Saturday, January 30, 2010

Gravad Lax

Gravlax/Gravad Laks/Gravlaks/Graavilohi(for Finno-Ugraic eccentrics....)/Graflax, or, in Ashkenazi cuisine, lox (though this can sometimes be cold smoked as well as cured)

Fine stuff. Easy to make, and keeps for ages. And, in the Boys Own bumper book of Adventure that is my imagination, it gives endless and massive culinary kudos to the maker.

The basics are simple. I went with the cooking for engineers ratio (great site, good article, and they have a great discussion afterwards, for those of a perversely detailed and fiendishly occult bend of mind like my own).

It's a simple salt and sugar cure, dry, with dill providing the flavour backbone.

Other additions can and do include fennel, white or black pepper, juniper berries, olive oil, lemon or orange peel, and alcohol - gin, vodka, koskenkorva, and whiskey are all mused - this would be amazing with a smoky or lightly peated scotch.

The engineers go with the following ratios (roughly the same as Ruhlmans' in Charcuterie)

Per pound/450g of salmon
30g of (kosher, or sea salt)
25g of sugar
4.2g of black pepper
Enough dill to completely cover the flesh of the fish.

I used the tail end of a whole farmed salmon, coming in at 250g, trimmed.

Descale and debone the salmon - to debone, rip out the spine, carefully, run your fingers over the

flesh against the grain to feel for pinbones, and use a needlenose pliers to take them out. To make the bones even more obvious, bend the fillet backwards while doing this). To descale, use a knife, and scrape the scales off, again, against the grain.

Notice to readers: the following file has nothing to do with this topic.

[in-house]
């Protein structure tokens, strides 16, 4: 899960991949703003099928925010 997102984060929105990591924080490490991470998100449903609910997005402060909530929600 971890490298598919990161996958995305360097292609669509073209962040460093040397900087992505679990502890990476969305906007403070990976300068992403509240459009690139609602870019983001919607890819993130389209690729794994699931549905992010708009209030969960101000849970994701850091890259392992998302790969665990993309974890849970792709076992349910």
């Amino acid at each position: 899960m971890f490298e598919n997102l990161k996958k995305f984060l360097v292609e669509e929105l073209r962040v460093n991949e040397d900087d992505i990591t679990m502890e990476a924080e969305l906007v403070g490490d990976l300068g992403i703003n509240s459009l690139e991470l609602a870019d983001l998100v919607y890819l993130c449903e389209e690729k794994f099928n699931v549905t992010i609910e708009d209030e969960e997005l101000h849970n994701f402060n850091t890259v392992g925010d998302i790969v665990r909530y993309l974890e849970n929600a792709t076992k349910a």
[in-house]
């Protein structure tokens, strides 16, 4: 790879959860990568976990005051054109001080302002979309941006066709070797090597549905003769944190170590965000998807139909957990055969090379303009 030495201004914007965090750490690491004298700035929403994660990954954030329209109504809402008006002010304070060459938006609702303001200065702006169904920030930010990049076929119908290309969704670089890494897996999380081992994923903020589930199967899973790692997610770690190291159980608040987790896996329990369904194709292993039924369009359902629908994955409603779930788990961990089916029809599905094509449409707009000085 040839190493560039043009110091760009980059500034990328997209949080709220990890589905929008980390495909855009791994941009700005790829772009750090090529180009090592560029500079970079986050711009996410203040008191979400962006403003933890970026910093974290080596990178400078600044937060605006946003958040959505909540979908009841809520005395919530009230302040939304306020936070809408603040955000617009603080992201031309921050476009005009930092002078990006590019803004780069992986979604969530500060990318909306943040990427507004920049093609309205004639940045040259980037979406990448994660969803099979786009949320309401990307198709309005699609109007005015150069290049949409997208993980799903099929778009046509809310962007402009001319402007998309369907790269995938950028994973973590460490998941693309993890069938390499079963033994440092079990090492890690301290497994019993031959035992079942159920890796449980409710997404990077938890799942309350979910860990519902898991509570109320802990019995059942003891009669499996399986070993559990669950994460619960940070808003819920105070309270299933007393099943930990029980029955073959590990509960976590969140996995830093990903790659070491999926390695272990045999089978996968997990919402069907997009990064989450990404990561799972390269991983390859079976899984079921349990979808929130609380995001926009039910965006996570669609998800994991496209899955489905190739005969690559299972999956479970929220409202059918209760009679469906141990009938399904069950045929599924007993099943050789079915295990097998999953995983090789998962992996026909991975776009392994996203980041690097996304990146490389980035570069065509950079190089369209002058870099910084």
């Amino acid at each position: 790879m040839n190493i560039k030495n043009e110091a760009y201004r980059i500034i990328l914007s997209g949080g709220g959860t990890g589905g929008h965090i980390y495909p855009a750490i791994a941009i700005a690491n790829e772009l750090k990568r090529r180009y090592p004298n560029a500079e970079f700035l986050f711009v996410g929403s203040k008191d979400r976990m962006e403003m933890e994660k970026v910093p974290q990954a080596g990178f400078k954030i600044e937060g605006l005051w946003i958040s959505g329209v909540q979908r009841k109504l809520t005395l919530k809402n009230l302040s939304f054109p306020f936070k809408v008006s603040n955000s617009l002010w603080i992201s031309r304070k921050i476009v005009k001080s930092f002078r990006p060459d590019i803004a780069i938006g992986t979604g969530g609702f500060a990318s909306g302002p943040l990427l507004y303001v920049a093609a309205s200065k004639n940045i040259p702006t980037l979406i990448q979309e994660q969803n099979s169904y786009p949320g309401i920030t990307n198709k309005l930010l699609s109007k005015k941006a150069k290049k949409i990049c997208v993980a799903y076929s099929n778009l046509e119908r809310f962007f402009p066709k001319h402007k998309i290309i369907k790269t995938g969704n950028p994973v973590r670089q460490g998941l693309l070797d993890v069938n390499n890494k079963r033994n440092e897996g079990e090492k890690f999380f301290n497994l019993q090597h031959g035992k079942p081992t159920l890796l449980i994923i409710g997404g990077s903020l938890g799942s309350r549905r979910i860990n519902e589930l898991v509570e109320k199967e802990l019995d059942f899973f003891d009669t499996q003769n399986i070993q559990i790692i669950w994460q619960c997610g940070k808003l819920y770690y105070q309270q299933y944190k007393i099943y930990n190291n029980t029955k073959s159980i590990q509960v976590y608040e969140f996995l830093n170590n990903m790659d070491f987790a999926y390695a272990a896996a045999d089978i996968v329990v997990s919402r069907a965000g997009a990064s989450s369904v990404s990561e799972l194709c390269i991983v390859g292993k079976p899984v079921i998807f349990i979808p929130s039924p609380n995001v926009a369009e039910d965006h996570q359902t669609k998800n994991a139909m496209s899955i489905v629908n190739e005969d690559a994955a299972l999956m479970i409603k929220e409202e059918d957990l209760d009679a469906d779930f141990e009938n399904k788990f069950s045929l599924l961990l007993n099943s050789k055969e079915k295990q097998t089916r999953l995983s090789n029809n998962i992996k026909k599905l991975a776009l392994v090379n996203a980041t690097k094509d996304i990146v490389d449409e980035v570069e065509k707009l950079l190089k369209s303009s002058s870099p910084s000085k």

Lay your fillets out, flesh side up, on cling film large enough to wrap around the entire fillet several times.
Mix the salt, sugar and pepper thoroughly, and pour over the fillets.

Liberally pour on enough dill to completely cover the fillets, and then wrap tightly in cling film. Tear off another strip of film, enough to go round twice more, and wrap it tightly again. Put in a non reactive container - with a lip, the fish will lose water, and form a brine.

Leave in the fridge for 4 days.

Some recipes call for weighing the fish down, either with a brick on top, or tinned food. I got quite a firm fleshed and dry Gravadlax without weighing it. One for experimentation, I should think.

It's ready when firm to the touch at the thickest part. Unwrap it (after a few hours, if you want a light cure, 4 days if you want a complete cure), wash and dry it, and serve.

Recipe notes:

This is raw fish. Raw. So it's important to freeze it a -25 C for five days to kill any parasites. It's not a good dish if you're pregnant, ill, very old or young.

This cure, and curing time gave a quite salty taste. Next time, I'll lower either the salt content, or curing time.

The texture is perfect, and the dryness is evident - this cure should keep the fish for a week or two.

I tried a traditional type mustard/vinegar/sugar mayonnaise, which was ok, and a dressing of lemon juice, which was perfect. I'm guessing the saltiness of the cure, and mustardy strength of the mayo go well with the strong accompaniments this dish might often have - rye flatbread, pickled fish and veg, and, yum yum, frozen vodka.....

Sunday, January 24, 2010


Pictured - kedgeree, or at least a form thereof, reheated in a break from gutting the new house. Freezing fog, zero insulation, single glazing, and wide open doors make this spicy Indian dish a perfect winter warmer.